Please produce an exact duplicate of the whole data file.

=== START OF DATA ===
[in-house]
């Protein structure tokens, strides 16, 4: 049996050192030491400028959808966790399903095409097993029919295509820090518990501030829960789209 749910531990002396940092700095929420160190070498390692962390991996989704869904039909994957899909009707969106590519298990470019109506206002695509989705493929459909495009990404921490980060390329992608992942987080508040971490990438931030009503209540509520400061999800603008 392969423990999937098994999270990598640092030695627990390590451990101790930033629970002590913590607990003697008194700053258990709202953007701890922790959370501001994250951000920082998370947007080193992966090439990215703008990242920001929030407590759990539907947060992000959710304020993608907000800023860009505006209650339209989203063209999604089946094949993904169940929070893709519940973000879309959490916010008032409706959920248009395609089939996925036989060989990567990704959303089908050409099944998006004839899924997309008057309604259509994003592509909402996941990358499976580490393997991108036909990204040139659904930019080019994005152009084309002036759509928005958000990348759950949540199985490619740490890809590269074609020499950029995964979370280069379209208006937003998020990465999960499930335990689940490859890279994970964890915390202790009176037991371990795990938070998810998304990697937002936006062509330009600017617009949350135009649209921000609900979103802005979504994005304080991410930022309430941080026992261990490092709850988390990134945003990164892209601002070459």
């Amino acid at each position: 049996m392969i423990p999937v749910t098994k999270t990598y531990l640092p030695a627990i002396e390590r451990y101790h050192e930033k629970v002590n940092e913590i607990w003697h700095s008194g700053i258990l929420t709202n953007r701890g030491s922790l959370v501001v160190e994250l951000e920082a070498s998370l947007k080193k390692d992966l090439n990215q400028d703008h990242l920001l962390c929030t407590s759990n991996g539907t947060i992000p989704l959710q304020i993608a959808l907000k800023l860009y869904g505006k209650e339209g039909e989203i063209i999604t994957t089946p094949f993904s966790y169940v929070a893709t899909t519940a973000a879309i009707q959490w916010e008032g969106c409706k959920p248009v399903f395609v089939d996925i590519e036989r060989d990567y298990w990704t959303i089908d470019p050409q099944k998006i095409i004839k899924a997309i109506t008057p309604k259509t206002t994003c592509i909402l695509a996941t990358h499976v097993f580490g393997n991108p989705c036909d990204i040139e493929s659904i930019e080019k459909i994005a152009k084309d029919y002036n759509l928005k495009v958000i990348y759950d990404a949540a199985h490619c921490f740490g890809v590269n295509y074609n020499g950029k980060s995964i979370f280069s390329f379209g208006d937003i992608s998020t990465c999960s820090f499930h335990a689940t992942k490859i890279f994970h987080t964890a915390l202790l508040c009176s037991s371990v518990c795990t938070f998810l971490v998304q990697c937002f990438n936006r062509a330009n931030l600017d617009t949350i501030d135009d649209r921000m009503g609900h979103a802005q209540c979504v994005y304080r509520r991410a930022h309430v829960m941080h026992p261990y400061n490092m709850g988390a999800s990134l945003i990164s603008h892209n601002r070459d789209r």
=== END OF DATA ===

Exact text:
[in-house]
């Protein structure tokens, strides 16, 4: 049996050192030491400028959808966790399903095409097993029919295509820090518990501030829960789209 749910531990002396940092700095929420160190070498390692962390991996989704869904039909994957899909009707969106590519298990470019109506206002695509989705493929459909495009990404921490980060390329992608992942987080508040971490990438931030009503209540509520400061999800603008 392969423990999937098994999270990598640092030695627990390590451990101790930033629970002590913590607990003697008194700053258990709202953007701890922790959370501001994250951000920082998370947007080193992966090439990215703008990242920001929030407590759990539907947060992000959710304020993608907000800023860009505006209650339209989203063209999604089946094949993904169940929070893709519940973000879309959490916010008032409706959920248009395609089939996925036989060989990567990704959303089908050409099944998006004839899924997309008057309604259509994003592509909402996941990358499976580490393997991108036909990204040139659904930019080019994005152009084309002036759509928005958000990348759950949540199985490619740490890809590269074609020499950029995964979370280069379209208006937003998020990465999960499930335990689940490859890279994970964890915390202790009176037991371990795990938070998810998304990697937002936006062509330009600017617009949350135009649209921000609900979103802005979504994005304080991410930022309430941080026992261990490092709850988390990134945003990164892209601002070459």
């Amino acid at each position: 049996m392969i423990p999937v749910t098994k999270t990598y531990l640092p030695a627990i002396e390590r451990y101790h050192e930033k629970v002590n940092e913590i607990w003697h700095s008194g700053i258990l929420t709202n953007r701890g030491s922790l959370v501001v160190e994250l951000e920082a070498s998370l947007k080193k390692d992966l090439n990215q400028d703008h990242l920001l962390c929030t407590s759990n991996g539907t947060i992000p989704l959710q304020i993608a959808l907000k800023l860009y869904g505006k209650e339209g039909e989203i063209i999604t994957t089946p094949f993904s966790y169940v929070a893709t899909t519940a973000a879309i009707q959490w916010e008032g969106c409706k959920p248009v399903f395609v089939d996925i590519e036989r060989d990567y298990w990704t959303i089908d470019p050409q099944k998006i095409i004839k899924a997309i109506t008057p309604k259509t206002t994003c592509i909402l695509a996941t990358h499976v097993f580490g393997n991108p989705c036909d990204i040139e493929s659904i930019e080019k459909i994005a152009k084309d029919y002036n759509l928005k495009v958000i990348y759950d990404a949540a199985h490619c921490f740490g890809v590269n295509y074609n020499g950029k980060s995964i979370f280069s390329f379209g208006d937003i992608s998020t990465c999960s820090f499930h335990a689940t992942k490859i890279f994970h987080t964890a915390l202790l508040c009176s037991s371990v518990c795990t938070f998810l971490v998304q990697c937002f990438n936006r062509a330009n931030l600017d617009t949350i501030d135009d649209r921000m009503g609900h979103a802005q209540c979504v994005y304080r509520r991410a930022h309430v829960m941080h026992p261990y400061n490092m709850g988390a999800s990134l945003i990164s603008h892209n601002r070459d789209r």